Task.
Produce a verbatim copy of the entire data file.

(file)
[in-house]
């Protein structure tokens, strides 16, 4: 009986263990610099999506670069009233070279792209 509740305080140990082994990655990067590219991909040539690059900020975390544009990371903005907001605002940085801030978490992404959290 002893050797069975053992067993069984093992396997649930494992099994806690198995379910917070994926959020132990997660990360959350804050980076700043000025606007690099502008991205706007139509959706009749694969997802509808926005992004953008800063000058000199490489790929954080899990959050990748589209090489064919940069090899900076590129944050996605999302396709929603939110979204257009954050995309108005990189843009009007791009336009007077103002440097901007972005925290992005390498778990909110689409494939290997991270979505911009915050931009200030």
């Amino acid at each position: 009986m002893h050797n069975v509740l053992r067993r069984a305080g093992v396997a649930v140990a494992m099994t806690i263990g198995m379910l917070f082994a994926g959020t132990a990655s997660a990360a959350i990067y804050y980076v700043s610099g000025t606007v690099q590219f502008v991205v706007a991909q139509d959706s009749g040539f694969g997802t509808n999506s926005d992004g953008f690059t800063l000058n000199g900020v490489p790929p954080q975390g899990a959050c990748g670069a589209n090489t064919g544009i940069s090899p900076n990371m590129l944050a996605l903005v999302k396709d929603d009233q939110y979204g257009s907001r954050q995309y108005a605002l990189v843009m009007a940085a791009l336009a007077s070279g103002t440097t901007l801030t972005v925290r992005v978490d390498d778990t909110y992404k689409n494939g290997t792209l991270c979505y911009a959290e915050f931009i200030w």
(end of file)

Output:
[in-house]
């Protein structure tokens, strides 16, 4: 009986263990610099999506670069009233070279792209 509740305080140990082994990655990067590219991909040539690059900020975390544009990371903005907001605002940085801030978490992404959290 002893050797069975053992067993069984093992396997649930494992099994806690198995379910917070994926959020132990997660990360959350804050980076700043000025606007690099502008991205706007139509959706009749694969997802509808926005992004953008800063000058000199490489790929954080899990959050990748589209090489064919940069090899900076590129944050996605999302396709929603939110979204257009954050995309108005990189843009009007791009336009007077103002440097901007972005925290992005390498778990909110689409494939290997991270979505911009915050931009200030």
């Amino acid at each position: 009986m002893h050797n069975v509740l053992r067993r069984a305080g093992v396997a649930v140990a494992m099994t806690i263990g198995m379910l917070f082994a994926g959020t132990a990655s997660a990360a959350i990067y804050y980076v700043s610099g000025t606007v690099q590219f502008v991205v706007a991909q139509d959706s009749g040539f694969g997802t509808n999506s926005d992004g953008f690059t800063l000058n000199g900020v490489p790929p954080q975390g899990a959050c990748g670069a589209n090489t064919g544009i940069s090899p900076n990371m590129l944050a996605l903005v999302k396709d929603d009233q939110y979204g257009s907001r954050q995309y108005a605002l990189v843009m009007a940085a791009l336009a007077s070279g103002t440097t901007l801030t972005v925290r992005v978490d390498d778990t909110y992404k689409n494939g290997t792209l991270c979505y911009a959290e915050f931009i200030w």